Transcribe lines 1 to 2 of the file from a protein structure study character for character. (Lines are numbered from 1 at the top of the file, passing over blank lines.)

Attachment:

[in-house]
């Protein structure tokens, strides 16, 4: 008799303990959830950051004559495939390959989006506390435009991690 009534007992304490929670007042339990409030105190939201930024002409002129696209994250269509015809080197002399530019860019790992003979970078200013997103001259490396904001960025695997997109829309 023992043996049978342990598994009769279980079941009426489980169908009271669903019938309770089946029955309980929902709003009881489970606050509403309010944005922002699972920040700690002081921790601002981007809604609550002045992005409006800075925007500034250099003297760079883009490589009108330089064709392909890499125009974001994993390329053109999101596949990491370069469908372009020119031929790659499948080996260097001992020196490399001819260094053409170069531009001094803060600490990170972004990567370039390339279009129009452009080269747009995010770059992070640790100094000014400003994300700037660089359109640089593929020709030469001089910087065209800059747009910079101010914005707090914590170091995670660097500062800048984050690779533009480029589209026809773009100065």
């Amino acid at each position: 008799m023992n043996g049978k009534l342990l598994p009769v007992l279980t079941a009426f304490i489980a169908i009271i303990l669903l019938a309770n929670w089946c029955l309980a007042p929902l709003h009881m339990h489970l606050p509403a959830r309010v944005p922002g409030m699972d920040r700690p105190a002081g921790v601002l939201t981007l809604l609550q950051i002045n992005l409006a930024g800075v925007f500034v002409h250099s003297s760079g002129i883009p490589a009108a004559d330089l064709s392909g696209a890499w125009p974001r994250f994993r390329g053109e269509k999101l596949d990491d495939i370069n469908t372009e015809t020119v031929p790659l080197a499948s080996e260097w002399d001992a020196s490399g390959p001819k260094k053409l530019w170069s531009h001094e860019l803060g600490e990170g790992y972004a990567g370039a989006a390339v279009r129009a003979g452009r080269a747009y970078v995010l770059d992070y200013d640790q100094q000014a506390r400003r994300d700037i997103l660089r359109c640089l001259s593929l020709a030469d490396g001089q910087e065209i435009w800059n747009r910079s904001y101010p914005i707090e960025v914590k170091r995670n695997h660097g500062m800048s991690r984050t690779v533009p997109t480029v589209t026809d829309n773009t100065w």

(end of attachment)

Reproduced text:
[in-house]
């Protein structure tokens, strides 16, 4: 008799303990959830950051004559495939390959989006506390435009991690 009534007992304490929670007042339990409030105190939201930024002409002129696209994250269509015809080197002399530019860019790992003979970078200013997103001259490396904001960025695997997109829309 023992043996049978342990598994009769279980079941009426489980169908009271669903019938309770089946029955309980929902709003009881489970606050509403309010944005922002699972920040700690002081921790601002981007809604609550002045992005409006800075925007500034250099003297760079883009490589009108330089064709392909890499125009974001994993390329053109999101596949990491370069469908372009020119031929790659499948080996260097001992020196490399001819260094053409170069531009001094803060600490990170972004990567370039390339279009129009452009080269747009995010770059992070640790100094000014400003994300700037660089359109640089593929020709030469001089910087065209800059747009910079101010914005707090914590170091995670660097500062800048984050690779533009480029589209026809773009100065």